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NIGMS Holds Diversity Workshop

By Susan Athey

NIGMS recently held a workshop that brought together scientists and educators from across the country to meet with NIH staff to exchange information and discuss strategies for the recruitment and retention of underrepresented minority students in biomedical research careers.

The workshop, "Achieving Scientific Excellence Through Diversity," included administrative officials from institutions with funded NIGMS predoctoral training grants, the program directors of these grants, minority students and staff from NIH and philanthropic foundations. Almost all of the 75 institutions that have NIGMS predoctoral training grants were represented.

The workshop, chaired by Dr. Richard I. Morimoto of Northwestern University, included a keynote address by Dr. Freeman A. Hrabowski, III, president of the University of Maryland, Baltimore County. He challenged participants to raise their expectations and examine their approaches for encouraging minority students to pursue research careers. He described the highly successful strategies of the Meyerhoff program at UMBC, which has convinced large numbers of minority undergraduate students to complete majors in science and pursue graduate education. Hrabowski emphasized that a combination of pragmatic approaches with a "fire in the belly" for research is the key to success.

Dr. Ruth Kirschstein, NIH acting director, welcomed the workshop participants and exhorted them to "return to your institutions with fresh ideas, strong expectations, and a renewed determination to create a community of scientists that truly reflects the full talent of this nation."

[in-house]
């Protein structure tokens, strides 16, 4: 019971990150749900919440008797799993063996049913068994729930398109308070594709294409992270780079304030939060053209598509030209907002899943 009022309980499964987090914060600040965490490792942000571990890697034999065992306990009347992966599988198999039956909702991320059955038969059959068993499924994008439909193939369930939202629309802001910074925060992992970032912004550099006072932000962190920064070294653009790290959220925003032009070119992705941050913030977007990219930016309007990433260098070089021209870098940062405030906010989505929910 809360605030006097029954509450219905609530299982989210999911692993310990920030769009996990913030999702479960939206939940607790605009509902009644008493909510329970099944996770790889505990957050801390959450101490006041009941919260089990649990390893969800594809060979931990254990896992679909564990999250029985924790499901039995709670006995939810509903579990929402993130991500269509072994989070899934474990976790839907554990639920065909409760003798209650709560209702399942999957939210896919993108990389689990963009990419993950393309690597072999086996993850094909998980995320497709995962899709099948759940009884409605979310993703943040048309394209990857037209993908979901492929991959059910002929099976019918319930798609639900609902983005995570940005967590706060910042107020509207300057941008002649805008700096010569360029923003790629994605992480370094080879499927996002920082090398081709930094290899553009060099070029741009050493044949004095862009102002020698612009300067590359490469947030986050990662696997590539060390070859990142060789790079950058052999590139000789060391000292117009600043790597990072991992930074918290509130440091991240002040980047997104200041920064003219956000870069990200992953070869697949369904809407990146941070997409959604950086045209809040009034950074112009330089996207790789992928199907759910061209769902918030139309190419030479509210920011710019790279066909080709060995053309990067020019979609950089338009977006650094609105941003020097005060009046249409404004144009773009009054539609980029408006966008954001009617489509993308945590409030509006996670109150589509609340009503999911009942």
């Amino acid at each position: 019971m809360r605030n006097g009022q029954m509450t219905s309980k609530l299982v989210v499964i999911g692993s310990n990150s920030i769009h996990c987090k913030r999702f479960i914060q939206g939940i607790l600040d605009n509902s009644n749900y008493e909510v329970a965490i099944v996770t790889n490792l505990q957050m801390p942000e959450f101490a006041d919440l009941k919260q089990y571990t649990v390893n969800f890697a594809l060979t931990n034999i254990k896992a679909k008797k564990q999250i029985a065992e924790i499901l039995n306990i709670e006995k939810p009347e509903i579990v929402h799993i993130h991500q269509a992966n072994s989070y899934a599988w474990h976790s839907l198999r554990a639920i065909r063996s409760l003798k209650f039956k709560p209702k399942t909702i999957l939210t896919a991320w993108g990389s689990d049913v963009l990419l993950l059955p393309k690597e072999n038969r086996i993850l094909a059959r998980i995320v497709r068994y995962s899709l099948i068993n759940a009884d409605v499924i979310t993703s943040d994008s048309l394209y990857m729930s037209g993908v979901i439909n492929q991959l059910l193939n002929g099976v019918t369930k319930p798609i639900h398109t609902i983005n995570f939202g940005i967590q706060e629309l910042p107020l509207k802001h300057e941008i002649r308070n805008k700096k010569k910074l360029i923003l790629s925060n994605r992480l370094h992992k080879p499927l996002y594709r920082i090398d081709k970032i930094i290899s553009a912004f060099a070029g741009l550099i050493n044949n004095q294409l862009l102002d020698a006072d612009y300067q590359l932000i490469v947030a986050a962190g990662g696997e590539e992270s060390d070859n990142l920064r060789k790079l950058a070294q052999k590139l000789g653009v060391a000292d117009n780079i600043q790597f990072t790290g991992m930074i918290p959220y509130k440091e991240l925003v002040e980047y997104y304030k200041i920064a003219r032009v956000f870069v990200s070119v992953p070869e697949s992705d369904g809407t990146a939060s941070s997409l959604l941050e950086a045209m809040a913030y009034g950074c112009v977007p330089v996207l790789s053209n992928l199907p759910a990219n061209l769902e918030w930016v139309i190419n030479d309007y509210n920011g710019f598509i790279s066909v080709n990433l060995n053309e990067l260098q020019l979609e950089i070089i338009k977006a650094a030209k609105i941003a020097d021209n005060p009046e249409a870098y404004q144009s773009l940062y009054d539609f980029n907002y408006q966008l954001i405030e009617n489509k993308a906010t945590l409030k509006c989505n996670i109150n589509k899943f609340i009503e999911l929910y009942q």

The concluding address, "Learning from the Past to Plot a Future," was delivered by Dr. David R. Burgess, a biology professor at Boston College and former president of the Society for Advancement of Chicanos and Native Americans in Science. He noted that nationally, only 3 percent of Ph.D.s in biomedical science graduate programs are from underrepresented minority groups, despite a large investment on the part of NIH and private organizations.

Meeting organizer Dr. Marion Zatz of NIGMS said the meeting "reflected the energy and commitment of our grantees to be more successful in recruiting and training underrepresented minority students. There was a sense of optimism that NIGMS training programs can learn from each other's successes and failures, and move beyond frustration to new strategies at their institutions.

"But there is a limit to what NIH can do," Zatz added, noting that "ultimately, individual and institutional commitment is what it will take to be successful."

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